Category Archives: Oral Hygiene

Halloween Treats Can Be Frightening for Your Teeth

Halloween Treats Can Be Frightening for Your Teeth

TreatsThe witching hour is upon us. With the likes of creepy clowns, the walking undead and deranged killers lurking in the shadows, Halloween is the most delightfully scary day of the year. But, Michael Myers isn’t the only scary thing on Halloween, some of those sugary treats can be pretty terrifying for your teeth.

Here are a few scary and not-so-scary candy for your fangs.

Scary:

  • Hard candy – Hard candy is tough on teeth because it stays in your mouth for an extended period of time. This ultimately coats teeth with sugar. Additionally, biting down on hard candy can chip or break teeth.
  • Chewy candy – Chewy, sticky treats are particularly damaging because they are high in sugar. Because they spend a prolonged amount of time stuck to teeth, they are more difficult for saliva to break down.

Not so scary:

  • Sugar-free candy and gum with xylitol – Sugar-free foods don’t contain sugar, which feeds on bacteria in the mouth and produce decay-causing acids. Gum and candy with xylitol may actually protect teeth by reducing the acids produced by bacteria and increasing saliva to rinse away excess sugars and acids.
  • Powdery candy – Sure, powdery candy is packed with pure sugar, but the texture allows it to dissolve quickly which prevents sugar from sticking to teeth and producing acids and bacteria.
  • Chocolate – Chocolate dissolves quickly in the mouth, which decreases the amount of time sugar stays in contact with teeth. Also, the calcium in chocolate can potentially help protect tooth enamel.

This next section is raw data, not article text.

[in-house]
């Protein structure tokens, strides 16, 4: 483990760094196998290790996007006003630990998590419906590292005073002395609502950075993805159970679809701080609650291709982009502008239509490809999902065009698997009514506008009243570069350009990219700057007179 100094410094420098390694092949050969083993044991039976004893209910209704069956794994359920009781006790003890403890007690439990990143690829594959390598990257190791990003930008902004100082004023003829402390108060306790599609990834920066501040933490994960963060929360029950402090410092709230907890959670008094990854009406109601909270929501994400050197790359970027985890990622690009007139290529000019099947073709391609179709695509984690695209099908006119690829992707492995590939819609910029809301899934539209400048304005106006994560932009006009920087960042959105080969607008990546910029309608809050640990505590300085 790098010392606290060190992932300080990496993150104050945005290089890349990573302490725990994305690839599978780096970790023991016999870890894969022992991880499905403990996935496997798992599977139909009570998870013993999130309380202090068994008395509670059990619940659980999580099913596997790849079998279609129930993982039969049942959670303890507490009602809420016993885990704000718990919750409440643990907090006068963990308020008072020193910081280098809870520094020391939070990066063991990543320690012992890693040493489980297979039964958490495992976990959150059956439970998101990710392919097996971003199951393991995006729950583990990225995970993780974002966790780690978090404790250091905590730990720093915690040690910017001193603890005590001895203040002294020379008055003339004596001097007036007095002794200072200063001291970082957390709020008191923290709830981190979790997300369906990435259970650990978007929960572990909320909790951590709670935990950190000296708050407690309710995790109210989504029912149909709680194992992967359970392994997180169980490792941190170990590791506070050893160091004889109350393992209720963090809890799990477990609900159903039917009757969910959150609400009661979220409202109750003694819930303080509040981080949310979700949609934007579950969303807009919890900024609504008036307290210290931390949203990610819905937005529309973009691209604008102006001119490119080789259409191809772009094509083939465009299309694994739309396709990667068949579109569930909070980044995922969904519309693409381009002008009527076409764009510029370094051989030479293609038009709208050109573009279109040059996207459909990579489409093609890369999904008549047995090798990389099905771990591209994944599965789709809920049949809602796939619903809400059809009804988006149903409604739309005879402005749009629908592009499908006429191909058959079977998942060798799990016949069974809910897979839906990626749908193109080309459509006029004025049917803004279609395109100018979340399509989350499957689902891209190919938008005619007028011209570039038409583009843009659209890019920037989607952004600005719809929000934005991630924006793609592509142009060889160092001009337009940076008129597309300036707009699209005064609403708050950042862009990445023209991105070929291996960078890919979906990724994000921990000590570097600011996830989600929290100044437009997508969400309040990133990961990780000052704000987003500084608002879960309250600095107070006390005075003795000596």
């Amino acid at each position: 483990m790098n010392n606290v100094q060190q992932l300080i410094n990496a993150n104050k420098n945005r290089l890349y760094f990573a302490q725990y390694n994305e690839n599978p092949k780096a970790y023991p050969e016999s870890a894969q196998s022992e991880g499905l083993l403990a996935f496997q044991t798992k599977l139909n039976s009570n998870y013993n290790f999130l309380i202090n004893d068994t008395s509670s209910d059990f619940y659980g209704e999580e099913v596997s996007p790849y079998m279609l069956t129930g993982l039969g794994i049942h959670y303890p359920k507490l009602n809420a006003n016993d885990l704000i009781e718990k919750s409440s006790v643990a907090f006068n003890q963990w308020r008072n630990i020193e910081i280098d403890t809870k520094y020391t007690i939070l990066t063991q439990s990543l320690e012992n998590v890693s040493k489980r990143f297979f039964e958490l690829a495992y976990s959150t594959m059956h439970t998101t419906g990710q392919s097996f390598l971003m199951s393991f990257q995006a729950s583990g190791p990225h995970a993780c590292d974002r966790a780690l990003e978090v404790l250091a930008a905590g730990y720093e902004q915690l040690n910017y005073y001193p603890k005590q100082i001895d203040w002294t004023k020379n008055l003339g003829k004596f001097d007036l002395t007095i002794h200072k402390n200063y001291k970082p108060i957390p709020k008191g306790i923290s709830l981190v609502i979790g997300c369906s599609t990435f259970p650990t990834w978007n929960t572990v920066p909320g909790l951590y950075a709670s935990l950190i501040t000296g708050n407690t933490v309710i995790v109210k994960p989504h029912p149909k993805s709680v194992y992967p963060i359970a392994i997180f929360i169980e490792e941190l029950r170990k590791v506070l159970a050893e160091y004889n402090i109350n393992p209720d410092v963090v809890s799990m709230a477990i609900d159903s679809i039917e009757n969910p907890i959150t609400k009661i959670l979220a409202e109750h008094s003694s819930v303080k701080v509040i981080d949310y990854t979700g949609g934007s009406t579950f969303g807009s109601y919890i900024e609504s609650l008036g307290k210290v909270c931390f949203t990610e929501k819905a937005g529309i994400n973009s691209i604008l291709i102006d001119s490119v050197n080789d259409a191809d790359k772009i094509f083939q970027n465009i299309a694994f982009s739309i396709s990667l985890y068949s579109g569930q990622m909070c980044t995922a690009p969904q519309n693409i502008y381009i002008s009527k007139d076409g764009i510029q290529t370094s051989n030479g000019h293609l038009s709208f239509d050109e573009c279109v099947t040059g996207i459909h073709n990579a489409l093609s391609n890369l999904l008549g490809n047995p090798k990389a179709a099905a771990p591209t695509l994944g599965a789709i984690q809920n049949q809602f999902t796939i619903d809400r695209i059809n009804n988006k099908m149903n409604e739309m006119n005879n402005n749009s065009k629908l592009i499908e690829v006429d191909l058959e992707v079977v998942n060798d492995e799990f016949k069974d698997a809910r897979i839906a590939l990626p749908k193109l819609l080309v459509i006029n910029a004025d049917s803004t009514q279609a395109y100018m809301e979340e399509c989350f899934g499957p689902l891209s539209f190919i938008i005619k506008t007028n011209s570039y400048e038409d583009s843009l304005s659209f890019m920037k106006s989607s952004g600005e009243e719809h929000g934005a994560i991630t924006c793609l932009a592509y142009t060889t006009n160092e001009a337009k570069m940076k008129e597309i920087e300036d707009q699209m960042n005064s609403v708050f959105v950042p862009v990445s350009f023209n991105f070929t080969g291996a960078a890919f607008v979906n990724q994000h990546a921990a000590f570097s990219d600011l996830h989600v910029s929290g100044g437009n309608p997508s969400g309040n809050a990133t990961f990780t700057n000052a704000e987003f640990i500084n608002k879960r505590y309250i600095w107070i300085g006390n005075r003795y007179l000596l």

So, you can have your candy and eat it too! You just have to make the right choices. Scary things happen to those that don’t brush. Be sure to brush and floss, so those Halloween treats won’t haunt your mouth later on.

If you find all that Halloween candy has left your teeth a bit scary, or you need a good post-Halloween cleaning, feel free to give please call us, at 972-242-2155, for an appointment. Or, you can use the “Ask Dr. Griffin” form at the top of this page.

National Dental Hygiene Month

October is National Dental Hygiene Month!Dental Hygiene Month

Did you know that October is National Dental Hygiene Month? Which is only fitting since it also happens be the biggest candy eating month of the year!

This October marks the eighth straight year that the American Dental Hygienists’ Association (ADHA) and the William Wrigley Jr. Company are teaming together during National Dental Hygiene Month.